*The YU Observer has verified that the writer is a current SCW student.
Dear closeted LGBTQ+ individual, whether you are a student in high school, an undergrad at YU, post college, or in any stage of life, I am writing this to tell you that I see you. I know the pain of being hidden and silenced. I know the fear that comes along when searching social media for just one religious queer couple for you to have as role models and finding no one. While I am not ready to come out publicly yet, it is important to me to let you know that we do exist. I am an Orthodox gay woman in a relationship with another Orthodox gay woman. My life is built around learning Torah and keeping Halacha (Jewish Law) and I hold tradition dear to me. My girlfriend too lives a life of Torah and Halacha, often reading Mishnah Berurah before going to sleep at night.
I know what it is like to not know what your future will look like and to anxiously wonder whether the price to pay for being your authentic self is worth the cost of the future you always imagined. I too planned on marrying a man, too afraid of what I would lose to allow myself to consider the possibility that I was not straight and that I wanted another option. Eventually, after a tumultuous year, I knew I must choose my future and my happiness by being true to myself, otherwise, I would lose myself and waste away in tension, fear and unhappiness.
After beginning a relationship, as some of you must be feeling, I felt the pain and fear of making a decision not condoned by Halacha and felt afraid knowing that it wasn’t enough to prevent me from choosing love and happiness. What kind of eved Hashem (servant of G-d) am I? I asked myself knowing I would always choose my own future instead of living someone else’s, however halachically preferable. I did it because I deserve love, I deserve contentment, I deserve happiness — and so do you. Balancing the struggles of my sexual orientation and knowledge of Torah, Halacha and communal standards is a horrible weight I carry daily, but find solace in the fact I can’t bear to shirk one, either my identity or my commitment to God. I knew I couldn’t be part of a religion that would not allow me to live my authentic life. A community that forces me to throw away love and happiness was not one I could have remained in. So, I chose to stay in my religion and in my communities by choosing to choose me.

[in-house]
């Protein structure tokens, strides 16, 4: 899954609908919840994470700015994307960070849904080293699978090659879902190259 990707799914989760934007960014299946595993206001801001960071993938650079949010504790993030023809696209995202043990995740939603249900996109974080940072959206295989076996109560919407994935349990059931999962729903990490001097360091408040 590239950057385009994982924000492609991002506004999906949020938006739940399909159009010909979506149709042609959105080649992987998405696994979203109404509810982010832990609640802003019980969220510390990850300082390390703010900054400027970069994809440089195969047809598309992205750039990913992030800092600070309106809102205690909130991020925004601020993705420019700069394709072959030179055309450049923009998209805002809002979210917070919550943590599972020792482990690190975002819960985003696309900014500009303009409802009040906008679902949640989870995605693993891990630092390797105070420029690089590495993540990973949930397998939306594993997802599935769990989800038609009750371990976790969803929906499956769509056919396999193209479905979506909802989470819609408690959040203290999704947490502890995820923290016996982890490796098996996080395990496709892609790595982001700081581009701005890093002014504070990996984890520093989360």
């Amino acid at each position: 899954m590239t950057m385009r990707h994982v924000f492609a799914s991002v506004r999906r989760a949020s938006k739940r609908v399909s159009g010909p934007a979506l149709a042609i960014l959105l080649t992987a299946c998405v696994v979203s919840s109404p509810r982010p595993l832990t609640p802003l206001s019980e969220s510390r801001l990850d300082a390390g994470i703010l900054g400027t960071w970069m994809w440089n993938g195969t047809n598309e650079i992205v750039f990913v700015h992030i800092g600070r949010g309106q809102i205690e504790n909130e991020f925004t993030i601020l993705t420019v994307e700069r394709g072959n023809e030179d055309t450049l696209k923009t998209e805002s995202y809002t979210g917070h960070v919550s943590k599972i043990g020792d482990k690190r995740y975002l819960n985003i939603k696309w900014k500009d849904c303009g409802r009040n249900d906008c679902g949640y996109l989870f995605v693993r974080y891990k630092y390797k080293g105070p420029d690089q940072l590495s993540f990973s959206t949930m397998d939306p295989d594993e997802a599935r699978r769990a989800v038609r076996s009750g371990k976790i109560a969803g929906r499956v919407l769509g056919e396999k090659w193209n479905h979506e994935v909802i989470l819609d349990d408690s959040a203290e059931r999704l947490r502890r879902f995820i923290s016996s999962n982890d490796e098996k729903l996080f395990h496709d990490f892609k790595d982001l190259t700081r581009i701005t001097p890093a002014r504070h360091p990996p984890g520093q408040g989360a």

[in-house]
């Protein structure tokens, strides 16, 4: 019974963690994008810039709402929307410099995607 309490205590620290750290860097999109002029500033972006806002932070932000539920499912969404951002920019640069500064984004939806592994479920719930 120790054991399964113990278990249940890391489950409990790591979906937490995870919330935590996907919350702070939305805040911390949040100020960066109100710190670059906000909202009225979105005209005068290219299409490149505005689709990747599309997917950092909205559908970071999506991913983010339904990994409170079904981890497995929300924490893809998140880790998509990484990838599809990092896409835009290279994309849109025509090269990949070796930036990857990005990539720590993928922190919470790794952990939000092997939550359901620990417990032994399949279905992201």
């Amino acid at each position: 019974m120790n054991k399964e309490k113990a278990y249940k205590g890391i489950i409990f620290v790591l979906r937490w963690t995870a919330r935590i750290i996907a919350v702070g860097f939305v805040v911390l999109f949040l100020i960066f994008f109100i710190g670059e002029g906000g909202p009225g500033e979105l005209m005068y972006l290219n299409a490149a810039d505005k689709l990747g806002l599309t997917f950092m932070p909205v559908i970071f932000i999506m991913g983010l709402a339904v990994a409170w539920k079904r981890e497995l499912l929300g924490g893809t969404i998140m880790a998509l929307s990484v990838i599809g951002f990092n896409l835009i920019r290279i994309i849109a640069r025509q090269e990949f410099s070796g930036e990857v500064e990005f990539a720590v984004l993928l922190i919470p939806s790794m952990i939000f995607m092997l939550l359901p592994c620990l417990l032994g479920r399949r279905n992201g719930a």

I want you to know that you have a future as an LGBTQ+ individual in the orthodox communities. You are not alone, I am here and I am working to get to the point where I can publicly be the role model I wish I would have had. Things may be incredibly difficult and I often wonder why I am still in the orthodox communities. The struggle is real, we all deserve so much more, so why do we stay in a community that offers us so little? I still do not have an answer other than, I am here because it is mine. No one can force me to leave my home.
It gets better. Those words were said to me and I never thought they could be true. I have had ups and downs, but the pain I face now as an LGBTQ+ individual in an orthodox world is nothing compared to the pain I felt knowing that I must live my life as a straight individual regardless of what I was feeling. I have found a supportive community of wonderful people, people whom I relate to and YU and you can too. We can help you find a path forward with continuous and unconditional support. You are worth it and you are valid. I know what it is like to feel so alone and I wish for you to feel that there are people out there that understand some of what you are going through.
If you are a student at YU, I highly recommend reaching out to the YU Pride Alliance at email@example.com. Jewish Queer Youth, an orthodox adjacent organization aiming to provide resources, such as community, mental health support as well as guidance on which Israel gap year programs are queer friendly. These two resources have been incredibly helpful in giving me the tools I needed to accept my identity and find a way forward. The Eshel Welcoming Shul Project offers guidance on LGBTQ+ friendly and supportive shuls. I recommend reaching while trying to find a community as well as taking a look at the other resources Eshel and Keshet offer. Lastly, if you are looking for immediate support call the Trevor Project TrevorLifeline at 1-866-488-7386, or see here for chat or text options. JQY has a warm line at 551-JQY-HOPE (551-579-4673). The National Suicide Prevention Lifeline can be reached at 800-273-8255.